... Cultural Anthropology remains officially a disciplinary journal, but ideologically an interdisciplinary one oriented to the contemporary cultural studies movement in the United States ... new journals, begun on manifesto-like pronouncements, are the major print medium of this movement. Ideologically, they desire and are able to keep their distance from the "mainstream" from which they derive-that is, from disciplines, with their own apparatuses of university departments, degree programs, professional organizations, and official journals. These disciplinary traditions are substantial institutionally, and despite the illusory effect of marginality created by the self-identity of cultural studies journals and interdisciplinary centers, the latter carriers of the new are ultimately rooted in and connected dialectically to their originating disciplines. And eventually, it is to the same disciplines or a similar processof institutional discipline-formation to which they must return.The challenge, then, is to remakethe existing disciplines. One source of transformation is from the sheer power and influence of ideas from the margins toward the putative center or mainstream. Another simultaneous source is from distaff voices situated within the realm of the official. This is the important, rare, maybe even unique site of Cultural Anthropology among the journals explicitly engaged in the debates and discourses of the contemporary cultural studies movement in the United States. (Marcus, 563-564)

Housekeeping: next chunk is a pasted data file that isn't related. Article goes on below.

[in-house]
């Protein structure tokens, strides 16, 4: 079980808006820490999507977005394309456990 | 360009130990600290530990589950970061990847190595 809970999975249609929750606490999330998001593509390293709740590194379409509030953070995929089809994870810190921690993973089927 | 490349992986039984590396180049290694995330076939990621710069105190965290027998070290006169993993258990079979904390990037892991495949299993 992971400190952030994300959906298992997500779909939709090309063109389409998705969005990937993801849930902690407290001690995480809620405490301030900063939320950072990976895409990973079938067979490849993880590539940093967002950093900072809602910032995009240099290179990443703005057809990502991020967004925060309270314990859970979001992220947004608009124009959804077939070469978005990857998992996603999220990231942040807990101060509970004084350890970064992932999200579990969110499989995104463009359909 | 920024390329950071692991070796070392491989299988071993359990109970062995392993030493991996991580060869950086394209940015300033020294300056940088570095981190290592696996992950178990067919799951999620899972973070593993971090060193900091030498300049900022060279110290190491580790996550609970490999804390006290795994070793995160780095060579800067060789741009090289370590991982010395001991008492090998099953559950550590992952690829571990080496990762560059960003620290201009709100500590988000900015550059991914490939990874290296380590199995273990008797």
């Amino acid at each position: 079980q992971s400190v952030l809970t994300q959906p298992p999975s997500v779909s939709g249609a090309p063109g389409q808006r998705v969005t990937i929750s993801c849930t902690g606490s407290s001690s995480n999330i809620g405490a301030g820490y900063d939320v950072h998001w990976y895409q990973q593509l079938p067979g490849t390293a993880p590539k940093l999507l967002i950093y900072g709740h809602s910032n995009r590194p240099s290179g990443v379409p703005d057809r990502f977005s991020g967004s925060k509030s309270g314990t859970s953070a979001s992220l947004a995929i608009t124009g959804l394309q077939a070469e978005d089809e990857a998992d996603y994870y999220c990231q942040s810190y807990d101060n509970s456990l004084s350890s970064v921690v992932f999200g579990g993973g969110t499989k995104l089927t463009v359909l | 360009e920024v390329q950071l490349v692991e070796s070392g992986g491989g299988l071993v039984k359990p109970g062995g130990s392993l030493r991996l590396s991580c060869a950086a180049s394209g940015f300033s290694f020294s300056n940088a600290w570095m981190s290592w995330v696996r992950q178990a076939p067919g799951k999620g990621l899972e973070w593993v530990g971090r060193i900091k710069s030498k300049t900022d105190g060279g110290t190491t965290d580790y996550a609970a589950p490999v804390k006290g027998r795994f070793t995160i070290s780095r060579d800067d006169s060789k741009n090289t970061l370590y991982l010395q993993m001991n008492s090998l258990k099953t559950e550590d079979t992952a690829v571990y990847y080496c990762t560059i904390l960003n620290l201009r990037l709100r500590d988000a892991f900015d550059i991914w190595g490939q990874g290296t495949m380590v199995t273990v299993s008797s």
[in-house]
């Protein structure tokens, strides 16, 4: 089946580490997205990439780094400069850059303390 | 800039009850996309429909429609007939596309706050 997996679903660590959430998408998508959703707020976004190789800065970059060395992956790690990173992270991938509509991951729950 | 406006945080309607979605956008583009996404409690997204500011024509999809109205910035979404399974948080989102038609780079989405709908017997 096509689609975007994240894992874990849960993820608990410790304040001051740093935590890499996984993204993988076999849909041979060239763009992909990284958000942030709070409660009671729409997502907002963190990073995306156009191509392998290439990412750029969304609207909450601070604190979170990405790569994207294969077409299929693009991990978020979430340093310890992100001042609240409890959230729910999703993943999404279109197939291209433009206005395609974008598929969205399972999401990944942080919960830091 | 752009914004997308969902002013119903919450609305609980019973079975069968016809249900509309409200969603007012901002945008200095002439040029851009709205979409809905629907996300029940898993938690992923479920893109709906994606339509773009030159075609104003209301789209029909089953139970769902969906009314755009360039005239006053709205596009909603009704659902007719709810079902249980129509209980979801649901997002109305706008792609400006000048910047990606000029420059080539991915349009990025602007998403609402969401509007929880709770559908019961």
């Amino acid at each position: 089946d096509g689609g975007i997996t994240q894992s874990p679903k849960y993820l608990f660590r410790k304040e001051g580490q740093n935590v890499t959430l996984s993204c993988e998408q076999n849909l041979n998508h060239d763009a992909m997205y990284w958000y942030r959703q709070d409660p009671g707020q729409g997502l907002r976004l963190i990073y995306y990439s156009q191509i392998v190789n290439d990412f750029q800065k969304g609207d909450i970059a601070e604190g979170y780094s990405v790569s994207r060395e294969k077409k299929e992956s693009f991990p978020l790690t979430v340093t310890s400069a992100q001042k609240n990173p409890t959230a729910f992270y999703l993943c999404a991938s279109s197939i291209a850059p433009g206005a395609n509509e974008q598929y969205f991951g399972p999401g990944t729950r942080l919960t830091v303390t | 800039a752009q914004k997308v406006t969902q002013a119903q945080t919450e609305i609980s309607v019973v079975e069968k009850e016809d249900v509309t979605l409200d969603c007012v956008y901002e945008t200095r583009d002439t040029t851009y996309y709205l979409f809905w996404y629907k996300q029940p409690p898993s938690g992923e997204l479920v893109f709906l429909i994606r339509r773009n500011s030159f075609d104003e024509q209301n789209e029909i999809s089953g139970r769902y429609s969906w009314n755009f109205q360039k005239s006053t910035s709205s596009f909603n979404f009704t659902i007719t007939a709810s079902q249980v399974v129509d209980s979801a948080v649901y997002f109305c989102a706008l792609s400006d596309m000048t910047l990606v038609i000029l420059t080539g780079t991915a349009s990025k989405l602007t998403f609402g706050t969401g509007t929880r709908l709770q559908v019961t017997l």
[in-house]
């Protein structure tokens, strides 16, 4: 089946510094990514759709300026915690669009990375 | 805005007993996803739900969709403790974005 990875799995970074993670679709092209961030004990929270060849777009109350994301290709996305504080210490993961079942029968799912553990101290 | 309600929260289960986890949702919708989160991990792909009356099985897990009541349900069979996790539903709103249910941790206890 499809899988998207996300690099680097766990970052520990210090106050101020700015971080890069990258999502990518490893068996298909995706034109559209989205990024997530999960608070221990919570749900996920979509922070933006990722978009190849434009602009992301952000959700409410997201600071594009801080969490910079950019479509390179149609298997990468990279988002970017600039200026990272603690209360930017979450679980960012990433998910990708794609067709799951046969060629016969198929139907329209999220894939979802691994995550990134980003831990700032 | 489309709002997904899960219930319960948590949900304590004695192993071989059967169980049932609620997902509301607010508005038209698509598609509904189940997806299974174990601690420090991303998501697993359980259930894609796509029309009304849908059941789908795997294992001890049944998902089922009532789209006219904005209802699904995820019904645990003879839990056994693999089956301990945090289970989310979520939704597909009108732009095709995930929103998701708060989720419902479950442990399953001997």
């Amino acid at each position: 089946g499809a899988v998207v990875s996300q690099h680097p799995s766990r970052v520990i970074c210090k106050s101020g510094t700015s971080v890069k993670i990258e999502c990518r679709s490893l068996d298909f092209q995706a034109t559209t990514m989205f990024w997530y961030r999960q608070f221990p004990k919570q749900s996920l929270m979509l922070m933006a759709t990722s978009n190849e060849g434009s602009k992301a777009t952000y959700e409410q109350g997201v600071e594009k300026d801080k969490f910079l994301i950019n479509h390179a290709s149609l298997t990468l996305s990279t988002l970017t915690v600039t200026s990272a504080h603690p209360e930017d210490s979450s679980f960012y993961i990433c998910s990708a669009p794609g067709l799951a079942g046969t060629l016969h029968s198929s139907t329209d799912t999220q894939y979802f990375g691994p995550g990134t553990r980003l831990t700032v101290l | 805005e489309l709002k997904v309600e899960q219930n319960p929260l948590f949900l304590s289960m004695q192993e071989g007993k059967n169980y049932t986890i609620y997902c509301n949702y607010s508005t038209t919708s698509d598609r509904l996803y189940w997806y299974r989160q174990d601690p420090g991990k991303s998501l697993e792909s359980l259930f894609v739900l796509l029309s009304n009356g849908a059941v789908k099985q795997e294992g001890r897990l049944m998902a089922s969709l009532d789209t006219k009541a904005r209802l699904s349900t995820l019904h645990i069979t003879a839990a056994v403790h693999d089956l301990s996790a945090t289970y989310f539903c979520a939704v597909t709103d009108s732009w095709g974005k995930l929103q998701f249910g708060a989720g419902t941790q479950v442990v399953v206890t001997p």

About the Author
Marcus is a Professor Emeritus at Rice University.
His areas of research are as follows: Culture Theory and Comparative Cultural Studies. The ethnography of elite groups, of the emergence of middle-classes cross-culturally, and of intellectuals. Peoples and cultures of Oceania. Contemporary transnational cultural formations.